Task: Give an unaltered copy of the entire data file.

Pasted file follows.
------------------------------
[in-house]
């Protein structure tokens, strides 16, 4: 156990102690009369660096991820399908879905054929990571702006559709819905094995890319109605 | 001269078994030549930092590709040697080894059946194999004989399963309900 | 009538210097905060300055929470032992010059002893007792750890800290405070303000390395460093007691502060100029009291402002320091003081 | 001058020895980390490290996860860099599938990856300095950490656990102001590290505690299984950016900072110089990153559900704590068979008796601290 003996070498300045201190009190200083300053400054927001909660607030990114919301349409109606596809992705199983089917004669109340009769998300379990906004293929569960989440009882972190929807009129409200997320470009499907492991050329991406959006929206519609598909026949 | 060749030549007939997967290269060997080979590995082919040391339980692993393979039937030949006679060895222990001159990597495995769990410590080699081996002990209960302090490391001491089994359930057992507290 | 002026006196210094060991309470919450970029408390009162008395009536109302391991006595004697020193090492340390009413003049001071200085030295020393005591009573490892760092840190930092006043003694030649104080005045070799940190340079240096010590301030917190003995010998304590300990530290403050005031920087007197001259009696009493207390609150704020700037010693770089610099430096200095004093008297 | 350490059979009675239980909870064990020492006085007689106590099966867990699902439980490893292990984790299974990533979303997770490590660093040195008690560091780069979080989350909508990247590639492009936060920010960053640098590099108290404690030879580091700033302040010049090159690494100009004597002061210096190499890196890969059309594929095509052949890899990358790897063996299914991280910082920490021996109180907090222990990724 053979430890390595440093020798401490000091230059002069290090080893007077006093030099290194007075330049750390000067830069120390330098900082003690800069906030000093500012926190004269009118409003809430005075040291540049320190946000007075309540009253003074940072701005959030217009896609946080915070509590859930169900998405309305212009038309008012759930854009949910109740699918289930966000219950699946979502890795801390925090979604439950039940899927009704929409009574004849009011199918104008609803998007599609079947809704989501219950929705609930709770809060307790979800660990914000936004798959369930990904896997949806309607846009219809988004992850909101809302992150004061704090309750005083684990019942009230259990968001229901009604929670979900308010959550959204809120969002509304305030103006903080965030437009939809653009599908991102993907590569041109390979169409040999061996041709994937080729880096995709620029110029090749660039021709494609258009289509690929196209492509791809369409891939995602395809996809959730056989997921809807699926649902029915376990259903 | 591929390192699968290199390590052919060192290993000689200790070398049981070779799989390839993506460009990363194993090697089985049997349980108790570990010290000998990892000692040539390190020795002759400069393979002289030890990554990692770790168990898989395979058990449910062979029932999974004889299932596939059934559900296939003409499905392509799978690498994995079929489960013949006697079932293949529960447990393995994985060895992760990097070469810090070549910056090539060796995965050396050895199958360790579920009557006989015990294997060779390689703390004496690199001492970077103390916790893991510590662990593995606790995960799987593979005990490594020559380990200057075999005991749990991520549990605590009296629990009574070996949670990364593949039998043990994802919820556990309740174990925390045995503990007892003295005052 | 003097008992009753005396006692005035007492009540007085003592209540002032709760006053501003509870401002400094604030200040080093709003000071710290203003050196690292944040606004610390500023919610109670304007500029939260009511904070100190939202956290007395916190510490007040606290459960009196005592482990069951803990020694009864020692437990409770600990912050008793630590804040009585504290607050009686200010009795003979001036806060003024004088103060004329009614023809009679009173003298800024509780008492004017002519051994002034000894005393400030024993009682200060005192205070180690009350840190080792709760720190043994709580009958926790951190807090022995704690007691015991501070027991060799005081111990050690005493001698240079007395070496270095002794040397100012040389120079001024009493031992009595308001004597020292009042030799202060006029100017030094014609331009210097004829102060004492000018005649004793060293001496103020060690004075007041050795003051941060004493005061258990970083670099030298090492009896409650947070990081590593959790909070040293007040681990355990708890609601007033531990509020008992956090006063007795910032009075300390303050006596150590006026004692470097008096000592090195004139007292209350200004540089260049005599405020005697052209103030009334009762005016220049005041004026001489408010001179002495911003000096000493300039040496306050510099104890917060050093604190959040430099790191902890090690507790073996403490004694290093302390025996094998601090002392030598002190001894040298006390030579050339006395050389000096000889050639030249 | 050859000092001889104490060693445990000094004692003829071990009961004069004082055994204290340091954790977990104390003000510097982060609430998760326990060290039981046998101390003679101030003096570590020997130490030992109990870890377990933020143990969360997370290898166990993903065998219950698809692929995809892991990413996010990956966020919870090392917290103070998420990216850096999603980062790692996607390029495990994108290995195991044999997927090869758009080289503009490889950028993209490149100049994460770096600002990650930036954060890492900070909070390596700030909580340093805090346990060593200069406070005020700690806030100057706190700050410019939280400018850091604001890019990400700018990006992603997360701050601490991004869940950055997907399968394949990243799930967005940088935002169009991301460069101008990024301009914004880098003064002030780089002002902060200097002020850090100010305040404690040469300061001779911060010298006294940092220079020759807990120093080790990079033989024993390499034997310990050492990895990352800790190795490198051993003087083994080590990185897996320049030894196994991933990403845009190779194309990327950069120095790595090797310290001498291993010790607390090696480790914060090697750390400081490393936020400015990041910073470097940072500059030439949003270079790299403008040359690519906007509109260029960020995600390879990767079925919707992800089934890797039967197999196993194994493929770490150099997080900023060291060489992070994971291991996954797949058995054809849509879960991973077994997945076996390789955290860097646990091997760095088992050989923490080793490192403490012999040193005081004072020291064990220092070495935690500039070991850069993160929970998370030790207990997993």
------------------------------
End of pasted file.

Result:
[in-house]
């Protein structure tokens, strides 16, 4: 156990102690009369660096991820399908879905054929990571702006559709819905094995890319109605 | 001269078994030549930092590709040697080894059946194999004989399963309900 | 009538210097905060300055929470032992010059002893007792750890800290405070303000390395460093007691502060100029009291402002320091003081 | 001058020895980390490290996860860099599938990856300095950490656990102001590290505690299984950016900072110089990153559900704590068979008796601290 003996070498300045201190009190200083300053400054927001909660607030990114919301349409109606596809992705199983089917004669109340009769998300379990906004293929569960989440009882972190929807009129409200997320470009499907492991050329991406959006929206519609598909026949 | 060749030549007939997967290269060997080979590995082919040391339980692993393979039937030949006679060895222990001159990597495995769990410590080699081996002990209960302090490391001491089994359930057992507290 | 002026006196210094060991309470919450970029408390009162008395009536109302391991006595004697020193090492340390009413003049001071200085030295020393005591009573490892760092840190930092006043003694030649104080005045070799940190340079240096010590301030917190003995010998304590300990530290403050005031920087007197001259009696009493207390609150704020700037010693770089610099430096200095004093008297 | 350490059979009675239980909870064990020492006085007689106590099966867990699902439980490893292990984790299974990533979303997770490590660093040195008690560091780069979080989350909508990247590639492009936060920010960053640098590099108290404690030879580091700033302040010049090159690494100009004597002061210096190499890196890969059309594929095509052949890899990358790897063996299914991280910082920490021996109180907090222990990724 053979430890390595440093020798401490000091230059002069290090080893007077006093030099290194007075330049750390000067830069120390330098900082003690800069906030000093500012926190004269009118409003809430005075040291540049320190946000007075309540009253003074940072701005959030217009896609946080915070509590859930169900998405309305212009038309008012759930854009949910109740699918289930966000219950699946979502890795801390925090979604439950039940899927009704929409009574004849009011199918104008609803998007599609079947809704989501219950929705609930709770809060307790979800660990914000936004798959369930990904896997949806309607846009219809988004992850909101809302992150004061704090309750005083684990019942009230259990968001229901009604929670979900308010959550959204809120969002509304305030103006903080965030437009939809653009599908991102993907590569041109390979169409040999061996041709994937080729880096995709620029110029090749660039021709494609258009289509690929196209492509791809369409891939995602395809996809959730056989997921809807699926649902029915376990259903 | 591929390192699968290199390590052919060192290993000689200790070398049981070779799989390839993506460009990363194993090697089985049997349980108790570990010290000998990892000692040539390190020795002759400069393979002289030890990554990692770790168990898989395979058990449910062979029932999974004889299932596939059934559900296939003409499905392509799978690498994995079929489960013949006697079932293949529960447990393995994985060895992760990097070469810090070549910056090539060796995965050396050895199958360790579920009557006989015990294997060779390689703390004496690199001492970077103390916790893991510590662990593995606790995960799987593979005990490594020559380990200057075999005991749990991520549990605590009296629990009574070996949670990364593949039998043990994802919820556990309740174990925390045995503990007892003295005052 | 003097008992009753005396006692005035007492009540007085003592209540002032709760006053501003509870401002400094604030200040080093709003000071710290203003050196690292944040606004610390500023919610109670304007500029939260009511904070100190939202956290007395916190510490007040606290459960009196005592482990069951803990020694009864020692437990409770600990912050008793630590804040009585504290607050009686200010009795003979001036806060003024004088103060004329009614023809009679009173003298800024509780008492004017002519051994002034000894005393400030024993009682200060005192205070180690009350840190080792709760720190043994709580009958926790951190807090022995704690007691015991501070027991060799005081111990050690005493001698240079007395070496270095002794040397100012040389120079001024009493031992009595308001004597020292009042030799202060006029100017030094014609331009210097004829102060004492000018005649004793060293001496103020060690004075007041050795003051941060004493005061258990970083670099030298090492009896409650947070990081590593959790909070040293007040681990355990708890609601007033531990509020008992956090006063007795910032009075300390303050006596150590006026004692470097008096000592090195004139007292209350200004540089260049005599405020005697052209103030009334009762005016220049005041004026001489408010001179002495911003000096000493300039040496306050510099104890917060050093604190959040430099790191902890090690507790073996403490004694290093302390025996094998601090002392030598002190001894040298006390030579050339006395050389000096000889050639030249 | 050859000092001889104490060693445990000094004692003829071990009961004069004082055994204290340091954790977990104390003000510097982060609430998760326990060290039981046998101390003679101030003096570590020997130490030992109990870890377990933020143990969360997370290898166990993903065998219950698809692929995809892991990413996010990956966020919870090392917290103070998420990216850096999603980062790692996607390029495990994108290995195991044999997927090869758009080289503009490889950028993209490149100049994460770096600002990650930036954060890492900070909070390596700030909580340093805090346990060593200069406070005020700690806030100057706190700050410019939280400018850091604001890019990400700018990006992603997360701050601490991004869940950055997907399968394949990243799930967005940088935002169009991301460069101008990024301009914004880098003064002030780089002002902060200097002020850090100010305040404690040469300061001779911060010298006294940092220079020759807990120093080790990079033989024993390499034997310990050492990895990352800790190795490198051993003087083994080590990185897996320049030894196994991933990403845009190779194309990327950069120095790595090797310290001498291993010790607390090696480790914060090697750390400081490393936020400015990041910073470097940072500059030439949003270079790299403008040359690519906007509109260029960020995600390879990767079925919707992800089934890797039967197999196993194994493929770490150099997080900023060291060489992070994971291991996954797949058995054809849509879960991973077994997945076996390789955290860097646990091997760095088992050989923490080793490192403490012999040193005081004072020291064990220092070495935690500039070991850069993160929970998370030790207990997993």